8 Comments

Summary:

Rich Miner isn’t a huge fan of Apple Maps. The co-founder of Android, who is now a partner at Google Ventures, had that to say, as well as that carriers just keep on conceding and RIM’s market share loss is an opportunity for startups.

Rich Miner — who co-founded Android, sold it to Google and now is a partner at Google Ventures — tried using the new Apple Maps to get to a meeting this morning and got lost, making him late for the meeting. Miner told Om Malik at GigaOM Mobilize on Thursday afternoon regarding Apple’s decision to create Maps: “There’s build and there’s buy, and they decided to build and I’m not sure that was the right decision.”

Miner’s thoughts on Apple Maps was just one of the many topics of conversation during the interview. Carriers are another group that Miner thinks have made their fair share of mistakes over the years. Carriers own billing and they own the network and they haven’t really taken advantage of those to add value to the user interface or to create an app ecosystem, Miner said, adding “They just let that train leave the station.”

Carriers just keep conceding, says Miner. Back when Miner co-founded Android, he says one of the goals was to help carriers create a user interface and experience for their customers. But that was before Google bought the software startup, and it is now using it as the cornerstone of its mobile strategy.

When Miner looks back at where Android was then and where it is today, he said one of the few surprising things is that it was hard to predict the quick rate of of consumer adoption. Adoption of Android and Apple’s iOS has been so fast, that it’s clear that “people didn’t really understand how frustrated people were,” with the poor user mobile experiences before that.

Now Miner invests in startups for Google’ venture arm. He said he is excited about startups that can use mobile apps to change the enterprise, and gave a shout-out to PlanGrid, which has a blueprint app for the construction industry, and which Google Ventures backed. In particular, RIM has lost so much market cap over the years, Miner says he thinks that will deliver a lot of opportunity for new mobile enterprise innovation.

Check out the rest of our Mobilize 2012 coverage here, and the live stream can be found here.

  1. Maps is not *that* bad. It’s not great, but it’s not such an utter disaster as everyone is making it out to be. And Google Maps has screwed me over countless times in the past. It once routed me to Vermont when my destination was Boston Logan airport. Seriously.

    Anyway, I like how the new maps is tied to Yelp because people write more reviews there anyway. It will ultimately be better for my small business. As more people use it, it will get better based on user data alone.

    All that aside, I use Waze. :-)

    Share
  2. Personally, I’m not so sure that people were all that frustrated with poor user mobile experiences before that. I think it’s more true that people had no idea what “better” was until they experienced it.

    Share
  3. Really? I mean really?! Rich Miner uses iPhone and relies on Apple maps to get to a meeting.

    Zor

    Share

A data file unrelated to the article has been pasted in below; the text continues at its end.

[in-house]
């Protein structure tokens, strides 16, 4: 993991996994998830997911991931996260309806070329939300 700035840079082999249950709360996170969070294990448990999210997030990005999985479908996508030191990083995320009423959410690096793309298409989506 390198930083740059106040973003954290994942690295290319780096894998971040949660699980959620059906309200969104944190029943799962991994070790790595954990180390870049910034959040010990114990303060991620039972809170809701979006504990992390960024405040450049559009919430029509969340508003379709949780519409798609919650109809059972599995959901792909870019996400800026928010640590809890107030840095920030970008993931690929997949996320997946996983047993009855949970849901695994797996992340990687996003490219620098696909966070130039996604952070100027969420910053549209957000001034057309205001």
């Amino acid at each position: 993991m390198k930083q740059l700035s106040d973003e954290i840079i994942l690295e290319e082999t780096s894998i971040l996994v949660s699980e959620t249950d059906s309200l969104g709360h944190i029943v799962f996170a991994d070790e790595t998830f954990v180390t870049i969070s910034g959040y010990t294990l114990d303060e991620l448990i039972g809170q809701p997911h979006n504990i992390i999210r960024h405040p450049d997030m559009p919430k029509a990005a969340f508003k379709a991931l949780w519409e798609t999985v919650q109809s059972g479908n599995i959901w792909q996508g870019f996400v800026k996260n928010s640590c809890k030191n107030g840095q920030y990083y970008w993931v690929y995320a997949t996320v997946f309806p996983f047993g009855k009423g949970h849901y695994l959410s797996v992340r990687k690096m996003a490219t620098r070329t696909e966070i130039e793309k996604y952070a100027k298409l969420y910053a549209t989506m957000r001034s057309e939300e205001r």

4. Firstly, Rich Miner using an Apple phone is good news. Means he accepts its better than Android.

    Secondly the whole Apple Maps thing is blown out of proportion, thanks perhaps to opposing platform propaganda army. I have had terrible experiences using Google Maps, just like SmileDahling. I have been thrown off course, Maps has hung on me, showing roads which no longer exist and so on. Making an up to date Map is a hugely difficult task, especially when roads keep changing and so do directions of traffic.

    This is Apple Maps first year vs Google Maps’, what, 10th?

    Thirdly, i dont think consumers were frustrated. In anything, i think theres more device frustrations now: expensive phones hanging, crashing, lost numbers, multiple numbers, email not working is a concern, corrupt data cards, getting device to communicate with other devices, a whole lot of stuf that earlier just wasnt there. I can imagine the frustratikn of Android users who try to keep using older versions of a fragmented OS, perhaps cant upgrade because their device hardware is too low tech, and no one warned them of hat while buying.

    People buy a new device because its exciting. People get bored often.

    Share
  5. One of the more amazing things these days are the iPhone lovers ensuring themself the ‘apple maps are not that bad’ and comparing it with GMaps on iOS when everyone nows the iOS version of GMaps is lightyears behind the Android version.

    Share
  6. Steve Jobs is a perfectionist and this wouldn’t have happened under his watch. Releasing a imperfect map is just the glimpse of apple’s leftover management. It will be interesting to see the next screw up. Enjoy the spectacle.

    Share
  7. Am excited about android not just in smart phones but also in home appliances and car dashboards and all sorts of devices or interfaces in the near future.

    Share
  8. t’s often a mistake to build instead of buy but Apple’s made a hell of a company out of the philosophy. And Google has made one out of buying. Both can work. I don’t think that’s the problem with Maps.

    Apple, in their never-ending quest to be better AND different, is going to take some wrong turns (pun intended). Maps is one of them. You don’t always have to be different to be better.

    Share

Comments have been disabled for this post